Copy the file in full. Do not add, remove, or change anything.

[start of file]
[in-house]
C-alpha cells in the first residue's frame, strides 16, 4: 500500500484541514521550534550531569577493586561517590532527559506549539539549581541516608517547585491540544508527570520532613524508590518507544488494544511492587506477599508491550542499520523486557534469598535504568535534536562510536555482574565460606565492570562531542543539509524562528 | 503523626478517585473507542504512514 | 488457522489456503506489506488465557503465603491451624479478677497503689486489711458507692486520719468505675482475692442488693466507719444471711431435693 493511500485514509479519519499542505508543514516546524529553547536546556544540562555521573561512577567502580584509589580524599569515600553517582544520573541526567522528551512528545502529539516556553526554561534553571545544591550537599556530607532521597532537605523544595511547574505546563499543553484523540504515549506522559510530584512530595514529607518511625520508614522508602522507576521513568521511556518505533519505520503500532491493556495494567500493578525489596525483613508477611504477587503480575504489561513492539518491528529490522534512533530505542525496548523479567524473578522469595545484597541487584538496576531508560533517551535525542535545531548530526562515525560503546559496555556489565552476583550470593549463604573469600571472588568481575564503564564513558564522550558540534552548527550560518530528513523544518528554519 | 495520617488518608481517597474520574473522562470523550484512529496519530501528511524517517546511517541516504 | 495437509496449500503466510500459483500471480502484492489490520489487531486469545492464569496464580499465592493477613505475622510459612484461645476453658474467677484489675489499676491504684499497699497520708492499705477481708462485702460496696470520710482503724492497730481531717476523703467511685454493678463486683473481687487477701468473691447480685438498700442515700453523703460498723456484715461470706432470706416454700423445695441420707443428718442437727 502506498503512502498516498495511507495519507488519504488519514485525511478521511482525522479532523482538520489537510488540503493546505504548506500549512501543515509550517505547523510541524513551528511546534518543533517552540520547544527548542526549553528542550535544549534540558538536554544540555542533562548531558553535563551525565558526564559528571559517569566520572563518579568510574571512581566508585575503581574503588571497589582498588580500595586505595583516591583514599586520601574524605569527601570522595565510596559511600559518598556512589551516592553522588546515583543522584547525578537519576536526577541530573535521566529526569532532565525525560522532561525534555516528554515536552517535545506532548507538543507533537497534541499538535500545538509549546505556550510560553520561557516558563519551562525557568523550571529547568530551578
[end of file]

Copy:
[in-house]
C-alpha cells in the first residue's frame, strides 16, 4: 500500500484541514521550534550531569577493586561517590532527559506549539539549581541516608517547585491540544508527570520532613524508590518507544488494544511492587506477599508491550542499520523486557534469598535504568535534536562510536555482574565460606565492570562531542543539509524562528 | 503523626478517585473507542504512514 | 488457522489456503506489506488465557503465603491451624479478677497503689486489711458507692486520719468505675482475692442488693466507719444471711431435693 493511500485514509479519519499542505508543514516546524529553547536546556544540562555521573561512577567502580584509589580524599569515600553517582544520573541526567522528551512528545502529539516556553526554561534553571545544591550537599556530607532521597532537605523544595511547574505546563499543553484523540504515549506522559510530584512530595514529607518511625520508614522508602522507576521513568521511556518505533519505520503500532491493556495494567500493578525489596525483613508477611504477587503480575504489561513492539518491528529490522534512533530505542525496548523479567524473578522469595545484597541487584538496576531508560533517551535525542535545531548530526562515525560503546559496555556489565552476583550470593549463604573469600571472588568481575564503564564513558564522550558540534552548527550560518530528513523544518528554519 | 495520617488518608481517597474520574473522562470523550484512529496519530501528511524517517546511517541516504 | 495437509496449500503466510500459483500471480502484492489490520489487531486469545492464569496464580499465592493477613505475622510459612484461645476453658474467677484489675489499676491504684499497699497520708492499705477481708462485702460496696470520710482503724492497730481531717476523703467511685454493678463486683473481687487477701468473691447480685438498700442515700453523703460498723456484715461470706432470706416454700423445695441420707443428718442437727 502506498503512502498516498495511507495519507488519504488519514485525511478521511482525522479532523482538520489537510488540503493546505504548506500549512501543515509550517505547523510541524513551528511546534518543533517552540520547544527548542526549553528542550535544549534540558538536554544540555542533562548531558553535563551525565558526564559528571559517569566520572563518579568510574571512581566508585575503581574503588571497589582498588580500595586505595583516591583514599586520601574524605569527601570522595565510596559511600559518598556512589551516592553522588546515583543522584547525578537519576536526577541530573535521566529526569532532565525525560522532561525534555516528554515536552517535545506532548507538543507533537497534541499538535500545538509549546505556550510560553520561557516558563519551562525557568523550571529547568530551578